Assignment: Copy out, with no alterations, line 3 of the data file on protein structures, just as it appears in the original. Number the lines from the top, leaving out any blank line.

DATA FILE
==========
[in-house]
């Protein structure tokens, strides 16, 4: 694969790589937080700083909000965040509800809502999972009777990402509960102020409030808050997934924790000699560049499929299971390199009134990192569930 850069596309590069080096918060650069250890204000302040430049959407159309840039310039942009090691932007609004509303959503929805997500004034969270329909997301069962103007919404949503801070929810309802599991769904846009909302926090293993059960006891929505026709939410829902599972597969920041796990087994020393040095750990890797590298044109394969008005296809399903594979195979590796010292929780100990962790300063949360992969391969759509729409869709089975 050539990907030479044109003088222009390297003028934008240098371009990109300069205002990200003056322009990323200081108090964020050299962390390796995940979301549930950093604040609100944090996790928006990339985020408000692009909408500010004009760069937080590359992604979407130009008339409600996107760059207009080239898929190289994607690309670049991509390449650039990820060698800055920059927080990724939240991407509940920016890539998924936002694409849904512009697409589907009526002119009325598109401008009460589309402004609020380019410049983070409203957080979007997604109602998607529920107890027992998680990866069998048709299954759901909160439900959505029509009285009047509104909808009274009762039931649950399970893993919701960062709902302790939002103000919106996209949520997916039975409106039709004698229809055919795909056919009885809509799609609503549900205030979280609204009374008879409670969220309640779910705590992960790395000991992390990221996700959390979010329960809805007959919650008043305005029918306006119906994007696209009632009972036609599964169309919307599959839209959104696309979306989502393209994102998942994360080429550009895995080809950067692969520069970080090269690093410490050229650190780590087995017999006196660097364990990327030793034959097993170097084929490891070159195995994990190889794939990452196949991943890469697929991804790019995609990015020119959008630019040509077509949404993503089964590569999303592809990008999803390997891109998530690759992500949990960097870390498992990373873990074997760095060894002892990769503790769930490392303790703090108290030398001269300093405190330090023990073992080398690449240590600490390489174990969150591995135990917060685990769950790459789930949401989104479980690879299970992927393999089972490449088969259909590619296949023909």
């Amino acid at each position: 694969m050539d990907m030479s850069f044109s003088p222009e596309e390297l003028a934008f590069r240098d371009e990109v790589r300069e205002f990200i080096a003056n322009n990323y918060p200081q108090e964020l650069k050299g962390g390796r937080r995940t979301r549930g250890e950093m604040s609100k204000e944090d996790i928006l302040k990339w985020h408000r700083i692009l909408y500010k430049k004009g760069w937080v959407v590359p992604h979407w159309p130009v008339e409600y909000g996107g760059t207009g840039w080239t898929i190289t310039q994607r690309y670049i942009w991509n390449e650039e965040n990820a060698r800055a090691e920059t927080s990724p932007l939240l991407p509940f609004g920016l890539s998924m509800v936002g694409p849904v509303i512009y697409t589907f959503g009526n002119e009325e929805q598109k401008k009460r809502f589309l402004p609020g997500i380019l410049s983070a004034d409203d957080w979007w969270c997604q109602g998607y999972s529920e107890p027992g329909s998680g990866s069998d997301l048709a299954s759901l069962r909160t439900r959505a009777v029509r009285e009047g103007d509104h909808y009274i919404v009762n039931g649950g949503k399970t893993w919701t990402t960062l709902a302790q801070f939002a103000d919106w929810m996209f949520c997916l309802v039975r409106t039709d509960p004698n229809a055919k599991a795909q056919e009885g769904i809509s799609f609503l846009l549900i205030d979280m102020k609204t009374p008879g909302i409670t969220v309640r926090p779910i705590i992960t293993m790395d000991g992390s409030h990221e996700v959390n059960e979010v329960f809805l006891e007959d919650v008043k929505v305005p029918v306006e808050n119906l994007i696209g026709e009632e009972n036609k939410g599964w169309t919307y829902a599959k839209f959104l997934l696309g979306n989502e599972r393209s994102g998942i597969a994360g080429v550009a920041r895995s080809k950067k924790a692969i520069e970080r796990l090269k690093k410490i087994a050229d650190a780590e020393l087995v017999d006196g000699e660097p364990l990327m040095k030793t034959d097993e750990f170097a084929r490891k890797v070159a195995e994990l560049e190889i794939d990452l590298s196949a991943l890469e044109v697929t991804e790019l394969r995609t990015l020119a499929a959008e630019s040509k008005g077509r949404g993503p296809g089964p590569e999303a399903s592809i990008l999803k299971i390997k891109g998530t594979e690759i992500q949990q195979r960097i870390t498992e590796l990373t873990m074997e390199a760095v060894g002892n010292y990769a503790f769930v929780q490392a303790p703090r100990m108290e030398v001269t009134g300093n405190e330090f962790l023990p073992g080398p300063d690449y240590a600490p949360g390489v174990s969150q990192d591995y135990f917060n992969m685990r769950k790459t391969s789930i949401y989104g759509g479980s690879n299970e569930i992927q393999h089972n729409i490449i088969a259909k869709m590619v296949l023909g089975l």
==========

């Amino acid at each position: 694969m050539d990907m030479s850069f044109s003088p222009e596309e390297l003028a934008f590069r240098d371009e990109v790589r300069e205002f990200i080096a003056n322009n990323y918060p200081q108090e964020l650069k050299g962390g390796r937080r995940t979301r549930g250890e950093m604040s609100k204000e944090d996790i928006l302040k990339w985020h408000r700083i692009l909408y500010k430049k004009g760069w937080v959407v590359p992604h979407w159309p130009v008339e409600y909000g996107g760059t207009g840039w080239t898929i190289t310039q994607r690309y670049i942009w991509n390449e650039e965040n990820a060698r800055a090691e920059t927080s990724p932007l939240l991407p509940f609004g920016l890539s998924m509800v936002g694409p849904v509303i512009y697409t589907f959503g009526n002119e009325e929805q598109k401008k009460r809502f589309l402004p609020g997500i380019l410049s983070a004034d409203d957080w979007w969270c997604q109602g998607y999972s529920e107890p027992g329909s998680g990866s069998d997301l048709a299954s759901l069962r909160t439900r959505a009777v029509r009285e009047g103007d509104h909808y009274i919404v009762n039931g649950g949503k399970t893993w919701t990402t960062l709902a302790q801070f939002a103000d919106w929810m996209f949520c997916l309802v039975r409106t039709d509960p004698n229809a055919k599991a795909q056919e009885g769904i809509s799609f609503l846009l549900i205030d979280m102020k609204t009374p008879g909302i409670t969220v309640r926090p779910i705590i992960t293993m790395d000991g992390s409030h990221e996700v959390n059960e979010v329960f809805l006891e007959d919650v008043k929505v305005p029918v306006e808050n119906l994007i696209g026709e009632e009972n036609k939410g599964w169309t919307y829902a599959k839209f959104l997934l696309g979306n989502e599972r393209s994102g998942i597969a994360g080429v550009a920041r895995s080809k950067k924790a692969i520069e970080r796990l090269k690093k410490i087994a050229d650190a780590e020393l087995v017999d006196g000699e660097p364990l990327m040095k030793t034959d097993e750990f170097a084929r490891k890797v070159a195995e994990l560049e190889i794939d990452l590298s196949a991943l890469e044109v697929t991804e790019l394969r995609t990015l020119a499929a959008e630019s040509k008005g077509r949404g993503p296809g089964p590569e999303a399903s592809i990008l999803k299971i390997k891109g998530t594979e690759i992500q949990q195979r960097i870390t498992e590796l990373t873990m074997e390199a760095v060894g002892n010292y990769a503790f769930v929780q490392a303790p703090r100990m108290e030398v001269t009134g300093n405190e330090f962790l023990p073992g080398p300063d690449y240590a600490p949360g390489v174990s969150q990192d591995y135990f917060n992969m685990r769950k790459t391969s789930i949401y989104g759509g479980s690879n299970e569930i992927q393999h089972n729409i490449i088969a259909k869709m590619v296949l023909g089975l």